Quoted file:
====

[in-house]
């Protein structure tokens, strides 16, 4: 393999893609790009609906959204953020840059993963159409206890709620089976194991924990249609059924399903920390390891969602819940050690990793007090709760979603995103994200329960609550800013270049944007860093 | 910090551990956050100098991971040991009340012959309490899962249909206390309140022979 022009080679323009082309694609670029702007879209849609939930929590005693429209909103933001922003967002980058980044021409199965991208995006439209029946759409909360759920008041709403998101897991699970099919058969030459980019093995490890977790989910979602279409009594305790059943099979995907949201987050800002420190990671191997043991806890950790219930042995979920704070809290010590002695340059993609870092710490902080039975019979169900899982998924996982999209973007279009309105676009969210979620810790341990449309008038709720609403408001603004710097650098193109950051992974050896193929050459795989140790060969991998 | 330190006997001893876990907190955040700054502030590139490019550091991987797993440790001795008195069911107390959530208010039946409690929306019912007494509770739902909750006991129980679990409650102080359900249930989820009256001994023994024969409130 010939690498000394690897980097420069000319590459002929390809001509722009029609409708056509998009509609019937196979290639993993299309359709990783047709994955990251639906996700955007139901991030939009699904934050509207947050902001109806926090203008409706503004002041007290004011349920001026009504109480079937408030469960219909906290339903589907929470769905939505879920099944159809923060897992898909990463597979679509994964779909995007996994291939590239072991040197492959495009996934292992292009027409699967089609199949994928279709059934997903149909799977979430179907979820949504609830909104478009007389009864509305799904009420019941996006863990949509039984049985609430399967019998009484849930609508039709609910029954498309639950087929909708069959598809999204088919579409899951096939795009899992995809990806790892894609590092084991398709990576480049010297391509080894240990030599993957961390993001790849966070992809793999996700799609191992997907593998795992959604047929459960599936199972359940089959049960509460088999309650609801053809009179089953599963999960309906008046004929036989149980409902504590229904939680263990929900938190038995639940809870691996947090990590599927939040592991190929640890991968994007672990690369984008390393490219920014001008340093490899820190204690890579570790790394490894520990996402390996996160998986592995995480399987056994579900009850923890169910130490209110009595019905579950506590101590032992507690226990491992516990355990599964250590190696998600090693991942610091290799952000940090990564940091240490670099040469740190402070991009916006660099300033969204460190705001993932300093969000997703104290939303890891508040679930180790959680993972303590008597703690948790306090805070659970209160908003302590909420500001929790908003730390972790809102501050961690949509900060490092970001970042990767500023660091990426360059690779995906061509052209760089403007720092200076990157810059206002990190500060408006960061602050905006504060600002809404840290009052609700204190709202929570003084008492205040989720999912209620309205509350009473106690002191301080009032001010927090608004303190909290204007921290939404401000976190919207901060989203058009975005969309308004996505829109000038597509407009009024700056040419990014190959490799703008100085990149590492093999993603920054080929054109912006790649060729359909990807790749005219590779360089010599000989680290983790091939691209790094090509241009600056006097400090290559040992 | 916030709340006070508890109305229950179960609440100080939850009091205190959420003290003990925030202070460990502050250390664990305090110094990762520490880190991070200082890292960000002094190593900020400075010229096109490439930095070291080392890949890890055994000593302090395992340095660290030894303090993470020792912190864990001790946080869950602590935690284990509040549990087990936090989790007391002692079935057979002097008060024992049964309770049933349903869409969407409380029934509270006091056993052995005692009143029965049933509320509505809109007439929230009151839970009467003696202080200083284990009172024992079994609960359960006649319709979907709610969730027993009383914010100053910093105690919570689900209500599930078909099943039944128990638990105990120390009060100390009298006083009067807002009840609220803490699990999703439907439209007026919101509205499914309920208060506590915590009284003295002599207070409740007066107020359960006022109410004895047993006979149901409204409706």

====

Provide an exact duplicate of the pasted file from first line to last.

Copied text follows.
[in-house]
């Protein structure tokens, strides 16, 4: 393999893609790009609906959204953020840059993963159409206890709620089976194991924990249609059924399903920390390891969602819940050690990793007090709760979603995103994200329960609550800013270049944007860093 | 910090551990956050100098991971040991009340012959309490899962249909206390309140022979 022009080679323009082309694609670029702007879209849609939930929590005693429209909103933001922003967002980058980044021409199965991208995006439209029946759409909360759920008041709403998101897991699970099919058969030459980019093995490890977790989910979602279409009594305790059943099979995907949201987050800002420190990671191997043991806890950790219930042995979920704070809290010590002695340059993609870092710490902080039975019979169900899982998924996982999209973007279009309105676009969210979620810790341990449309008038709720609403408001603004710097650098193109950051992974050896193929050459795989140790060969991998 | 330190006997001893876990907190955040700054502030590139490019550091991987797993440790001795008195069911107390959530208010039946409690929306019912007494509770739902909750006991129980679990409650102080359900249930989820009256001994023994024969409130 010939690498000394690897980097420069000319590459002929390809001509722009029609409708056509998009509609019937196979290639993993299309359709990783047709994955990251639906996700955007139901991030939009699904934050509207947050902001109806926090203008409706503004002041007290004011349920001026009504109480079937408030469960219909906290339903589907929470769905939505879920099944159809923060897992898909990463597979679509994964779909995007996994291939590239072991040197492959495009996934292992292009027409699967089609199949994928279709059934997903149909799977979430179907979820949504609830909104478009007389009864509305799904009420019941996006863990949509039984049985609430399967019998009484849930609508039709609910029954498309639950087929909708069959598809999204088919579409899951096939795009899992995809990806790892894609590092084991398709990576480049010297391509080894240990030599993957961390993001790849966070992809793999996700799609191992997907593998795992959604047929459960599936199972359940089959049960509460088999309650609801053809009179089953599963999960309906008046004929036989149980409902504590229904939680263990929900938190038995639940809870691996947090990590599927939040592991190929640890991968994007672990690369984008390393490219920014001008340093490899820190204690890579570790790394490894520990996402390996996160998986592995995480399987056994579900009850923890169910130490209110009595019905579950506590101590032992507690226990491992516990355990599964250590190696998600090693991942610091290799952000940090990564940091240490670099040469740190402070991009916006660099300033969204460190705001993932300093969000997703104290939303890891508040679930180790959680993972303590008597703690948790306090805070659970209160908003302590909420500001929790908003730390972790809102501050961690949509900060490092970001970042990767500023660091990426360059690779995906061509052209760089403007720092200076990157810059206002990190500060408006960061602050905006504060600002809404840290009052609700204190709202929570003084008492205040989720999912209620309205509350009473106690002191301080009032001010927090608004303190909290204007921290939404401000976190919207901060989203058009975005969309308004996505829109000038597509407009009024700056040419990014190959490799703008100085990149590492093999993603920054080929054109912006790649060729359909990807790749005219590779360089010599000989680290983790091939691209790094090509241009600056006097400090290559040992 | 916030709340006070508890109305229950179960609440100080939850009091205190959420003290003990925030202070460990502050250390664990305090110094990762520490880190991070200082890292960000002094190593900020400075010229096109490439930095070291080392890949890890055994000593302090395992340095660290030894303090993470020792912190864990001790946080869950602590935690284990509040549990087990936090989790007391002692079935057979002097008060024992049964309770049933349903869409969407409380029934509270006091056993052995005692009143029965049933509320509505809109007439929230009151839970009467003696202080200083284990009172024992079994609960359960006649319709979907709610969730027993009383914010100053910093105690919570689900209500599930078909099943039944128990638990105990120390009060100390009298006083009067807002009840609220803490699990999703439907439209007026919101509205499914309920208060506590915590009284003295002599207070409740007066107020359960006022109410004895047993006979149901409204409706």